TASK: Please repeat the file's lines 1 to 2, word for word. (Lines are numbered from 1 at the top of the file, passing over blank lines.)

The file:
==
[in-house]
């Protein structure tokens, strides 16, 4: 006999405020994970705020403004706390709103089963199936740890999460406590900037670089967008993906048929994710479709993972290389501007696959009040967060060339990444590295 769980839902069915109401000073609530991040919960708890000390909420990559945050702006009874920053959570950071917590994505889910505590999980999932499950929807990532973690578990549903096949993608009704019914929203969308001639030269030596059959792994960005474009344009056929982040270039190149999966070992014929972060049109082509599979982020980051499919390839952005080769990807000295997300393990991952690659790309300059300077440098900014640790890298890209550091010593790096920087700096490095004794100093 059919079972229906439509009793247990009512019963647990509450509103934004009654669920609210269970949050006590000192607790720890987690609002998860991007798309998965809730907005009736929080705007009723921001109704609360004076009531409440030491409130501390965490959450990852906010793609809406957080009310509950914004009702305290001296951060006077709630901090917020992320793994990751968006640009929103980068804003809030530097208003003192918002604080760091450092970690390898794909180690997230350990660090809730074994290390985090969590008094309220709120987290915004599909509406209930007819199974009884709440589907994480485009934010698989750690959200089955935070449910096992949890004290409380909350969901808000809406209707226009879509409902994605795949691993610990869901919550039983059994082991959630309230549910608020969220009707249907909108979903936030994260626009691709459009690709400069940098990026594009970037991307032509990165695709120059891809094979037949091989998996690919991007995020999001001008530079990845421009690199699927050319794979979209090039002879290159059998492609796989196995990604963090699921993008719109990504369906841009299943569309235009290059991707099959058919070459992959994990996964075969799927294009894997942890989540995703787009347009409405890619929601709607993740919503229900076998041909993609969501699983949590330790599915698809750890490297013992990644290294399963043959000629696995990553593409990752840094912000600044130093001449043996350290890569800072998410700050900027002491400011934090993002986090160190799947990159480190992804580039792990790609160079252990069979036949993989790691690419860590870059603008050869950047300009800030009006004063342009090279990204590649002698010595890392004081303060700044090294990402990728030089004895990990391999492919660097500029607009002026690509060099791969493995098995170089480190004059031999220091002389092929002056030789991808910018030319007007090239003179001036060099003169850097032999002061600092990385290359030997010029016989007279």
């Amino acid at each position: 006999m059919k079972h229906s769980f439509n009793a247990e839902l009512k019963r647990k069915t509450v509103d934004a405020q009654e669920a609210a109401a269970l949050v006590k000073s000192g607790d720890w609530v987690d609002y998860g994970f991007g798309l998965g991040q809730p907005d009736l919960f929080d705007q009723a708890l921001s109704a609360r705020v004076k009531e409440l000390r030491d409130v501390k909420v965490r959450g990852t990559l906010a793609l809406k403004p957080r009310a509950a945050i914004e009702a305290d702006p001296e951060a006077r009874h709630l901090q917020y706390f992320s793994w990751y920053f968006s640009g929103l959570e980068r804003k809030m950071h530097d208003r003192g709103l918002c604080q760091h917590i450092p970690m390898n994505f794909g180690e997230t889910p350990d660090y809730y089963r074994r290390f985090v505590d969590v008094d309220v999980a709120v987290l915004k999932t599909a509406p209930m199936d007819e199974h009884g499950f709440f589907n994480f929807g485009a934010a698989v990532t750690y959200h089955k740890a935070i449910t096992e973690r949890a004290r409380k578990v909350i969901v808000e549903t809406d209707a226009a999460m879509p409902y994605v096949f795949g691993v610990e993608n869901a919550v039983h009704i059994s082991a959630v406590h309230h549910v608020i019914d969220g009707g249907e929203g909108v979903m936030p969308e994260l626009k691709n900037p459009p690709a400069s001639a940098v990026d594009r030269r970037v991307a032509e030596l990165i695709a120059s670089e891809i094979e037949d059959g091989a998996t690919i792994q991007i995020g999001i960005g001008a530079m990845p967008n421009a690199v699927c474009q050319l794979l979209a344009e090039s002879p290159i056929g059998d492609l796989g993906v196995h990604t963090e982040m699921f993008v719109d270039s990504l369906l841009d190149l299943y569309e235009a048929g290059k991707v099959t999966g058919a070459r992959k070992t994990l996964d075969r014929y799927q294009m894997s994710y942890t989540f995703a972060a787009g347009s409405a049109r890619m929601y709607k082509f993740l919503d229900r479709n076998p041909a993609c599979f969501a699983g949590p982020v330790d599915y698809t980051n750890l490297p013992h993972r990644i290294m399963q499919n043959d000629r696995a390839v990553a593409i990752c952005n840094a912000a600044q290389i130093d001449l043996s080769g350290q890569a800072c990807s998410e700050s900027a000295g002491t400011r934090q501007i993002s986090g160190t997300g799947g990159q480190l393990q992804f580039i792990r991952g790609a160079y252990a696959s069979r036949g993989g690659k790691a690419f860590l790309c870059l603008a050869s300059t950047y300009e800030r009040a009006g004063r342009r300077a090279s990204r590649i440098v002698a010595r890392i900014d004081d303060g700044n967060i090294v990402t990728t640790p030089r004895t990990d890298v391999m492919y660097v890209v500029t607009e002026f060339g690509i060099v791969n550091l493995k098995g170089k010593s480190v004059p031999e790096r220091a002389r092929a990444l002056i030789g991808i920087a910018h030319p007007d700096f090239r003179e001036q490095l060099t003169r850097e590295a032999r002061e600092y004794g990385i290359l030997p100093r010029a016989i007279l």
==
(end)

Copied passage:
[in-house]
């Protein structure tokens, strides 16, 4: 006999405020994970705020403004706390709103089963199936740890999460406590900037670089967008993906048929994710479709993972290389501007696959009040967060060339990444590295 769980839902069915109401000073609530991040919960708890000390909420990559945050702006009874920053959570950071917590994505889910505590999980999932499950929807990532973690578990549903096949993608009704019914929203969308001639030269030596059959792994960005474009344009056929982040270039190149999966070992014929972060049109082509599979982020980051499919390839952005080769990807000295997300393990991952690659790309300059300077440098900014640790890298890209550091010593790096920087700096490095004794100093 059919079972229906439509009793247990009512019963647990509450509103934004009654669920609210269970949050006590000192607790720890987690609002998860991007798309998965809730907005009736929080705007009723921001109704609360004076009531409440030491409130501390965490959450990852906010793609809406957080009310509950914004009702305290001296951060006077709630901090917020992320793994990751968006640009929103980068804003809030530097208003003192918002604080760091450092970690390898794909180690997230350990660090809730074994290390985090969590008094309220709120987290915004599909509406209930007819199974009884709440589907994480485009934010698989750690959200089955935070449910096992949890004290409380909350969901808000809406209707226009879509409902994605795949691993610990869901919550039983059994082991959630309230549910608020969220009707249907909108979903936030994260626009691709459009690709400069940098990026594009970037991307032509990165695709120059891809094979037949091989998996690919991007995020999001001008530079990845421009690199699927050319794979979209090039002879290159059998492609796989196995990604963090699921993008719109990504369906841009299943569309235009290059991707099959058919070459992959994990996964075969799927294009894997942890989540995703787009347009409405890619929601709607993740919503229900076998041909993609969501699983949590330790599915698809750890490297013992990644290294399963043959000629696995990553593409990752840094912000600044130093001449043996350290890569800072998410700050900027002491400011934090993002986090160190799947990159480190992804580039792990790609160079252990069979036949993989790691690419860590870059603008050869950047300009800030009006004063342009090279990204590649002698010595890392004081303060700044090294990402990728030089004895990990391999492919660097500029607009002026690509060099791969493995098995170089480190004059031999220091002389092929002056030789991808910018030319007007090239003179001036060099003169850097032999002061600092990385290359030997010029016989007279």